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    I'm very glad to be here and let's see what we can do together.
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    [Vance Stevens] Great, OK. So nice to meet all of you.
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    There's a feature in WordPress that allows people -- well, first of all, I should say that I'm getting quite --
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    when I started the WordPress blog -- I'm getting a lot of spam posts.
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    So I'm a little bit wary about things that are coming to my e-mail.
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    And one of those things that started coming was I found people from this MOOC were reposting my blogs
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    and I wasn't sure why they might do that -- maybe I can find the link with the comments in a moment, where you can see how it happened --
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    but I didn't understand what they were doing, but Lucia came -- commented on my comment and explained that they had just started this MOOC.
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    And they seemed like friendly people, as cMOOC people are, so --
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    and we are a MOOC-like kind of group, we have something called Electronic Village Online,
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    which you surely, from Italy, are welcome to join us.
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    We can talk more about that later, but it's a serious of lots of -- it's been going on since 2001, I think.
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    So for the last 10 years, there have been annual sessions, but we can tell you more about that.
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    But it's kind of a MOOC, so we're -- the people in our group are trying very much to share information with one another across the world.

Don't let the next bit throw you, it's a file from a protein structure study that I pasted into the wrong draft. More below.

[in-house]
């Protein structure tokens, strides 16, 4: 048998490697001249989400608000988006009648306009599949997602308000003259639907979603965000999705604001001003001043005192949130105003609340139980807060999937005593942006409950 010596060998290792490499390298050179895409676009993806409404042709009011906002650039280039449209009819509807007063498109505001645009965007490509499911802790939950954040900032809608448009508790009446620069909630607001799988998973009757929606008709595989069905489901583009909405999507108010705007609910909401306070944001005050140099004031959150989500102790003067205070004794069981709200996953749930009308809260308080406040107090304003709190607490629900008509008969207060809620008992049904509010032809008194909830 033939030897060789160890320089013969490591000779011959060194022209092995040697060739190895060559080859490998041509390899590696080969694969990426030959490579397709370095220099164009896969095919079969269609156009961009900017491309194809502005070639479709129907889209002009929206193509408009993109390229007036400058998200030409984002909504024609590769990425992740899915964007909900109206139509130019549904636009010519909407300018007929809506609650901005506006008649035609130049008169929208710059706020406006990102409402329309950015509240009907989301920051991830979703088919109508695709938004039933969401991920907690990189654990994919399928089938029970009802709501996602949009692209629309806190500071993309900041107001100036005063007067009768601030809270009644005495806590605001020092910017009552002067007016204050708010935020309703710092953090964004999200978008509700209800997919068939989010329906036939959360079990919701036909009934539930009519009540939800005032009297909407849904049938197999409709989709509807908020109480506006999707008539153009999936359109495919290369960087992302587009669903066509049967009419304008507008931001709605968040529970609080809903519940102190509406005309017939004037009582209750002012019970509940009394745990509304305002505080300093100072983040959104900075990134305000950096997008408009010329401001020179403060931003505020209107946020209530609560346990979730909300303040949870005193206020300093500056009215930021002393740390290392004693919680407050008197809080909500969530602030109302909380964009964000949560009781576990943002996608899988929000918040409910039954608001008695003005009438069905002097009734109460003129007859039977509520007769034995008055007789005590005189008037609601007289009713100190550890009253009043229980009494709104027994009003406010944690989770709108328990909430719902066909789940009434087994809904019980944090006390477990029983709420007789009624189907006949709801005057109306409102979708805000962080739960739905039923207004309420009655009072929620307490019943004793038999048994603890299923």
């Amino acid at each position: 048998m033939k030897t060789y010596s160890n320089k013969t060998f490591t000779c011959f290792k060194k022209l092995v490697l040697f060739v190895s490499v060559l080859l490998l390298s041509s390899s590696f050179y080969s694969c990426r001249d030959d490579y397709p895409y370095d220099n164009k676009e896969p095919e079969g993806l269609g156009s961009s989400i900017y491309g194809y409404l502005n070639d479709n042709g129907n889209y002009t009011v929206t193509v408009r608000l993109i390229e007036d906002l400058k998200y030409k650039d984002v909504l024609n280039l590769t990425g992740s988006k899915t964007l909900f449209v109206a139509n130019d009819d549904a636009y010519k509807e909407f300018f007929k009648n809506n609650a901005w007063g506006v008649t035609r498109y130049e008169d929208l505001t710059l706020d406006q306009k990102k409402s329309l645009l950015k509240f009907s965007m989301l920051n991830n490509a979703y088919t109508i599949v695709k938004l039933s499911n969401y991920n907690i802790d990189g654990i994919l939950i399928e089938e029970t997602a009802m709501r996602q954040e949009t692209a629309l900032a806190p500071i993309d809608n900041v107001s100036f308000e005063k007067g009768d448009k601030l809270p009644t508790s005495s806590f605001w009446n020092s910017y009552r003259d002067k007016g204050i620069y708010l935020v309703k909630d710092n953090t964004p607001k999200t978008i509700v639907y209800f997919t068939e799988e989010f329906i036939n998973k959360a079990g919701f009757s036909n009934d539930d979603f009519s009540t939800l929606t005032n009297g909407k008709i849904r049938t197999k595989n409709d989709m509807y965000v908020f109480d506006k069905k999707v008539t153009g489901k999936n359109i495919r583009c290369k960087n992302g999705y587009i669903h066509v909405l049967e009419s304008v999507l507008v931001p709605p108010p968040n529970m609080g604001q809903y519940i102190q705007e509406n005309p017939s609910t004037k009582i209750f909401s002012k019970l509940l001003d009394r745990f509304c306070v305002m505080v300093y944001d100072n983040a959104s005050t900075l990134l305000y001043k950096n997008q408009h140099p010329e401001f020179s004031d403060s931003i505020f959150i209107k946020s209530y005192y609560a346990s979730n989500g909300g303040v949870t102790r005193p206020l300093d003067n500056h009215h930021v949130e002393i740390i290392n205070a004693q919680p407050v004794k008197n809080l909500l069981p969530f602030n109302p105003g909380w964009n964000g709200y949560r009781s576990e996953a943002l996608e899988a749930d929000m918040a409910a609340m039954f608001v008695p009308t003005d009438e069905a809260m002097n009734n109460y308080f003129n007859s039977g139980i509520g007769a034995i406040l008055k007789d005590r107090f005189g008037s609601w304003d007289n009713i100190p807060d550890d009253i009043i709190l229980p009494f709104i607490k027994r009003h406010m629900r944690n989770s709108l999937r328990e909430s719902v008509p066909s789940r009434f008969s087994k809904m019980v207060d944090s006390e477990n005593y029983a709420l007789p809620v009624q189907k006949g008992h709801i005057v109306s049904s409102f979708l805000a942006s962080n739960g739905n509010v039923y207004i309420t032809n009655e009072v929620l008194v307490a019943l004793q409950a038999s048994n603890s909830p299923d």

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    And so, that's how we hooked up and Lucia and Fabrizio and Luisella and Claude and Gioachino - I'm sorry I'm mispronouncing this --
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    but in any event, they all participated in the MOOC and they agreed to come and join us to tell us more about it.
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    So I think that's what Fabrizio is going to start to do right now. (6:07)
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    [Fabrizio] I happened to reblog a post with an interesting webinar and...
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    And that's what I usually do, I mean, I just find something interesting on the Web
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    - it might be a webinar , or a resource or a tutorial about a Web tool -
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    and either I bookmark on Diigo and then share it with my -- with the group, I mean, or on my blog.
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    And I was in this - it is a group-- a MOOC and it is a Diigo group as well.
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    And so I thought they might be interested in joining.
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    So I just did it. It was a bit naive maybe, but I just reblogged it without any comments.
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    And after that I thought, OK, it was a bit rude of me, not saying anything, why and all this stuff
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    You hardly ever have the time to do all that ... you just, you know,click the button and go on to the next thing.
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    But it was, it was nice, it was -- you know, we had the chance to meet together
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    and I had the chance to meet Vance again, because I followed one of his webinars with the EVO session this year